- Andrew Adriance
This project was about ray tracing volume data. It took a bi-directional approach which means rays are cast from both the light and the camera, and the two paths are converged. The ray tracing took a brute force approach to tacing the volume data. The ray would be walked through the valume, checking for density and material information at each step. The project also implemented a filter material. This material took advantage of the volume nature of the data and let the ray pass through the data and contribute its color to whatever was behind it. It took a lot of samples/path traces to make this look good though.
The volume itself was a huge NxNxN cube that contained two pieces of data per voxel. The first was the density of the volume at that point. The second is a pointer to the material type for that voxel. Using a pointer to material type helped give massive savings on memory used to store the data.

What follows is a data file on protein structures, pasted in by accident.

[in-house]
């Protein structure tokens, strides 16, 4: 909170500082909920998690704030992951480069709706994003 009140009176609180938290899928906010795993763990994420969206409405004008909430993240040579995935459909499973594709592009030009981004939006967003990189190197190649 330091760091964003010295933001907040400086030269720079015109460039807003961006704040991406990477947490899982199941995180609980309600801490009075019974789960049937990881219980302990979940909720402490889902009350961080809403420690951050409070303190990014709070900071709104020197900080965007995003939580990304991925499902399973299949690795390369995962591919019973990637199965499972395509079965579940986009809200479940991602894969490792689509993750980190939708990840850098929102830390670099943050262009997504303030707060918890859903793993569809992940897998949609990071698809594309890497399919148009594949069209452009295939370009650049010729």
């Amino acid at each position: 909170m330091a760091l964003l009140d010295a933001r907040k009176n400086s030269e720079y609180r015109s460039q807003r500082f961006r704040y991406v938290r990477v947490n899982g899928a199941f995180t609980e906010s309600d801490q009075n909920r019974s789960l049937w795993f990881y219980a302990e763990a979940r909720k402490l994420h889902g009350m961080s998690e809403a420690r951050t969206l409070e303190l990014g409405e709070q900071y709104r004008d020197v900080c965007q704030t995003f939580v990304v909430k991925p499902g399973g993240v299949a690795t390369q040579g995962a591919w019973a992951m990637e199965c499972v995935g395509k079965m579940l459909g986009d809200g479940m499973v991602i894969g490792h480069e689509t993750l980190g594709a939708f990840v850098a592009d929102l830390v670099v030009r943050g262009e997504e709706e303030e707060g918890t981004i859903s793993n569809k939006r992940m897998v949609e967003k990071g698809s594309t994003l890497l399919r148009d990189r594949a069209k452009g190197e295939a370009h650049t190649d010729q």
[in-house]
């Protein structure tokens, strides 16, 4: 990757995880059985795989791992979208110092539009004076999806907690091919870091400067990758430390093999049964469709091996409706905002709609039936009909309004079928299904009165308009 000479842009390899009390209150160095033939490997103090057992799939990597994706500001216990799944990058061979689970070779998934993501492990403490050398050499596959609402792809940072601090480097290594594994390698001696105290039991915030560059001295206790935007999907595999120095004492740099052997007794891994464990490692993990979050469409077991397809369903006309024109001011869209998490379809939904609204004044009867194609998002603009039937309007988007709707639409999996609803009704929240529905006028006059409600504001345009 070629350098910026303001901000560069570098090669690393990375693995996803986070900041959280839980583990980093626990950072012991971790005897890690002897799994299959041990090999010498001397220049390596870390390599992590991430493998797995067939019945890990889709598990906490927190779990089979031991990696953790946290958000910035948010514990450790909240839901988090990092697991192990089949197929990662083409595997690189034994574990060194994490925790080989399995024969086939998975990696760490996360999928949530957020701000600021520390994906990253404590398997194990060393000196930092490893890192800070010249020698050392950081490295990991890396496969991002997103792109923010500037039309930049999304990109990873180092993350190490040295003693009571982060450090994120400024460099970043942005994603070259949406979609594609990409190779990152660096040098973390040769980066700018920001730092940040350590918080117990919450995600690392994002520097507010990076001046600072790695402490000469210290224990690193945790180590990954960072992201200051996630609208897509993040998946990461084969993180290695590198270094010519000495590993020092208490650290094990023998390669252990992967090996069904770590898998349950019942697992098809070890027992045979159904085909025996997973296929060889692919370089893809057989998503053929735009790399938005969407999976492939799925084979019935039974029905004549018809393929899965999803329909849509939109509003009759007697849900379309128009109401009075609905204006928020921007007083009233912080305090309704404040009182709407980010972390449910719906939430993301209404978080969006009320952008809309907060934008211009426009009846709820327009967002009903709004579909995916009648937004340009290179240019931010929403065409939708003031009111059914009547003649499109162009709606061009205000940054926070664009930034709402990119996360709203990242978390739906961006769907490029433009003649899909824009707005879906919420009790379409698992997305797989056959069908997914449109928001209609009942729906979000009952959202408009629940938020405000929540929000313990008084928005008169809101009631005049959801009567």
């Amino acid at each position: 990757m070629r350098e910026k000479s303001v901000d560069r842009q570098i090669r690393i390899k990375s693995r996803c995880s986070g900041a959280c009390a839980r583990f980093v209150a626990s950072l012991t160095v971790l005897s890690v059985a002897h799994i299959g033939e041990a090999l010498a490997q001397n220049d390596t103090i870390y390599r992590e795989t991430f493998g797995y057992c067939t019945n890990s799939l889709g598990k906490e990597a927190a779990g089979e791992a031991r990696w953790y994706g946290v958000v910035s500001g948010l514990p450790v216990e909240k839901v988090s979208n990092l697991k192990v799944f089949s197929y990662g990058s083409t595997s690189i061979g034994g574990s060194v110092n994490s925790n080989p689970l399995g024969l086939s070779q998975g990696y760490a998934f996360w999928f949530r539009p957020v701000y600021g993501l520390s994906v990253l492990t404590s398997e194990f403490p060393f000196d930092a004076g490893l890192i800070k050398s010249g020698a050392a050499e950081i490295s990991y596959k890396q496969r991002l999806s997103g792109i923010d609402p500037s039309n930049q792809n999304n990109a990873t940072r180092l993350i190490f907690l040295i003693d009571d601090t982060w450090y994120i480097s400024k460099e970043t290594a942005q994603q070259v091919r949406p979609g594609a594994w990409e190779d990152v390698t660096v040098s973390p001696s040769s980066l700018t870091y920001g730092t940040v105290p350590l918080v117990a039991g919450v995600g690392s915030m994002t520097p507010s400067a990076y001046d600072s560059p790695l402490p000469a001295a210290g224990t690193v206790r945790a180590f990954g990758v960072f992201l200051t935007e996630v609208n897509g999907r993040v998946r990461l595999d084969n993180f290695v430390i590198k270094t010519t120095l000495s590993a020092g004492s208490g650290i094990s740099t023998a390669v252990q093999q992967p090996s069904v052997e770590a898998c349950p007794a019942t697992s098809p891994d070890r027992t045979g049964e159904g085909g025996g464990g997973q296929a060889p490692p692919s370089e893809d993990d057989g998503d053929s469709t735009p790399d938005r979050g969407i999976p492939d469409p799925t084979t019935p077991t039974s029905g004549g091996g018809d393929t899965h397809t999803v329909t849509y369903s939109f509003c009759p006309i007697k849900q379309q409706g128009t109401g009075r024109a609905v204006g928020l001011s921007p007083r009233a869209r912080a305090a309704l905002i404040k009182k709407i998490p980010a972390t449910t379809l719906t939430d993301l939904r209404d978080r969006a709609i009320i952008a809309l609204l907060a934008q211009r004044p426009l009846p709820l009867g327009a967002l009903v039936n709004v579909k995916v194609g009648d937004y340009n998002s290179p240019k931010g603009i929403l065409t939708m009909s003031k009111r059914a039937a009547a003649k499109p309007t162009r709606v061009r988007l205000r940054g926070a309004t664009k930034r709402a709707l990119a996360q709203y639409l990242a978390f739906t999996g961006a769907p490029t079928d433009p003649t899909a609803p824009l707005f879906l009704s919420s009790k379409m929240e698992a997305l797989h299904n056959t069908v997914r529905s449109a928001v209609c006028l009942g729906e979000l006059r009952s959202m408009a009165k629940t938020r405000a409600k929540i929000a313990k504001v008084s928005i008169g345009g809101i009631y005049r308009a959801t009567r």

Ray tracing takes forever. Trouble shooting a render was a 5 hour proposition, as many visual artifacts didn't even show up unless it was a high quality render that took an hour or two to run. The final images ran for about 5 hours. Volumes are also hard to trace pretty. It took a lot of time to determine how finely to sample the volume. You can see in the images below that early on I had artifacts due to ray being trapped in the volume, or accidentally escaping a piece of volume data. Additionally storing volume data naively as a huge NxNxN matrix greatly limits the size of the scene. The resolution of my final result was 256x256x256, which was so low I couldn't really represent spheres.
- Volume Data
- Path Tracing (From eye)
- Path Tracing (From light)
Sorry... it's a ray tracer